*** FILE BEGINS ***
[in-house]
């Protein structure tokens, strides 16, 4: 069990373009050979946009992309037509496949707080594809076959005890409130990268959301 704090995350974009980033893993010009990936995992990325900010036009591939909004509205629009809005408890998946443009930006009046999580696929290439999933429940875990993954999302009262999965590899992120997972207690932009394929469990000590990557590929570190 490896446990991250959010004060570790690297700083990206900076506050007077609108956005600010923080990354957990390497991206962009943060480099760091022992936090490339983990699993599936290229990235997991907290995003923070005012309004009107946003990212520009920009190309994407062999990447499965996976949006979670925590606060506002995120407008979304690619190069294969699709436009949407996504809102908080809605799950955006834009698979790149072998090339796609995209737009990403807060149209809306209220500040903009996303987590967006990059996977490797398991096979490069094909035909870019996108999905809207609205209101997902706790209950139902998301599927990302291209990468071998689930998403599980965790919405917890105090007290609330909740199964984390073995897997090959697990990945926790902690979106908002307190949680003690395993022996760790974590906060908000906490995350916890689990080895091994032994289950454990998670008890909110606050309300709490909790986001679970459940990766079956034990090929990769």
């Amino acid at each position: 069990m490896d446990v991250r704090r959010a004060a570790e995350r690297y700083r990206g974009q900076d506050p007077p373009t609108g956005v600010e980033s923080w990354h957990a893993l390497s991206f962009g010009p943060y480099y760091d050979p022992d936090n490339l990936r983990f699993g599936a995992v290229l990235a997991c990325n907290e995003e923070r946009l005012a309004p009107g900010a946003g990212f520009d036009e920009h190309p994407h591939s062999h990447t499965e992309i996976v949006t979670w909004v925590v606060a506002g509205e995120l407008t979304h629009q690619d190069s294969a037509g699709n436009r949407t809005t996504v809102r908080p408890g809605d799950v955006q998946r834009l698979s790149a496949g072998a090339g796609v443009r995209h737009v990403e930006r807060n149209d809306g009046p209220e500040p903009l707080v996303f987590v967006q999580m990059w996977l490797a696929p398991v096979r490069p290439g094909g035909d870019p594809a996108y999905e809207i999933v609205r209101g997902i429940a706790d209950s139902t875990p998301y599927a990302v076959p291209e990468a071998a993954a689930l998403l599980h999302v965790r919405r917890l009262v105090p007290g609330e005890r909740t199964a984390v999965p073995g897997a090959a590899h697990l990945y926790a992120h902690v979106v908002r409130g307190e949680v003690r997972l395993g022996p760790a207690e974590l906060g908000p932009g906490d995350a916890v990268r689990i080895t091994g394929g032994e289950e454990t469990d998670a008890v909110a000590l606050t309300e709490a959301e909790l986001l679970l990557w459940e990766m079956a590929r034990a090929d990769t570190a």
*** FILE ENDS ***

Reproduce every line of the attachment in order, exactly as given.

[in-house]
């Protein structure tokens, strides 16, 4: 069990373009050979946009992309037509496949707080594809076959005890409130990268959301 704090995350974009980033893993010009990936995992990325900010036009591939909004509205629009809005408890998946443009930006009046999580696929290439999933429940875990993954999302009262999965590899992120997972207690932009394929469990000590990557590929570190 490896446990991250959010004060570790690297700083990206900076506050007077609108956005600010923080990354957990390497991206962009943060480099760091022992936090490339983990699993599936290229990235997991907290995003923070005012309004009107946003990212520009920009190309994407062999990447499965996976949006979670925590606060506002995120407008979304690619190069294969699709436009949407996504809102908080809605799950955006834009698979790149072998090339796609995209737009990403807060149209809306209220500040903009996303987590967006990059996977490797398991096979490069094909035909870019996108999905809207609205209101997902706790209950139902998301599927990302291209990468071998689930998403599980965790919405917890105090007290609330909740199964984390073995897997090959697990990945926790902690979106908002307190949680003690395993022996760790974590906060908000906490995350916890689990080895091994032994289950454990998670008890909110606050309300709490909790986001679970459940990766079956034990090929990769």
């Amino acid at each position: 069990m490896d446990v991250r704090r959010a004060a570790e995350r690297y700083r990206g974009q900076d506050p007077p373009t609108g956005v600010e980033s923080w990354h957990a893993l390497s991206f962009g010009p943060y480099y760091d050979p022992d936090n490339l990936r983990f699993g599936a995992v290229l990235a997991c990325n907290e995003e923070r946009l005012a309004p009107g900010a946003g990212f520009d036009e920009h190309p994407h591939s062999h990447t499965e992309i996976v949006t979670w909004v925590v606060a506002g509205e995120l407008t979304h629009q690619d190069s294969a037509g699709n436009r949407t809005t996504v809102r908080p408890g809605d799950v955006q998946r834009l698979s790149a496949g072998a090339g796609v443009r995209h737009v990403e930006r807060n149209d809306g009046p209220e500040p903009l707080v996303f987590v967006q999580m990059w996977l490797a696929p398991v096979r490069p290439g094909g035909d870019p594809a996108y999905e809207i999933v609205r209101g997902i429940a706790d209950s139902t875990p998301y599927a990302v076959p291209e990468a071998a993954a689930l998403l599980h999302v965790r919405r917890l009262v105090p007290g609330e005890r909740t199964a984390v999965p073995g897997a090959a590899h697990l990945y926790a992120h902690v979106v908002r409130g307190e949680v003690r997972l395993g022996p760790a207690e974590l906060g908000p932009g906490d995350a916890v990268r689990i080895t091994g394929g032994e289950e454990t469990d998670a008890v909110a000590l606050t309300e709490a959301e909790l986001l679970l990557w459940e990766m079956a590929r034990a090929d990769t570190a």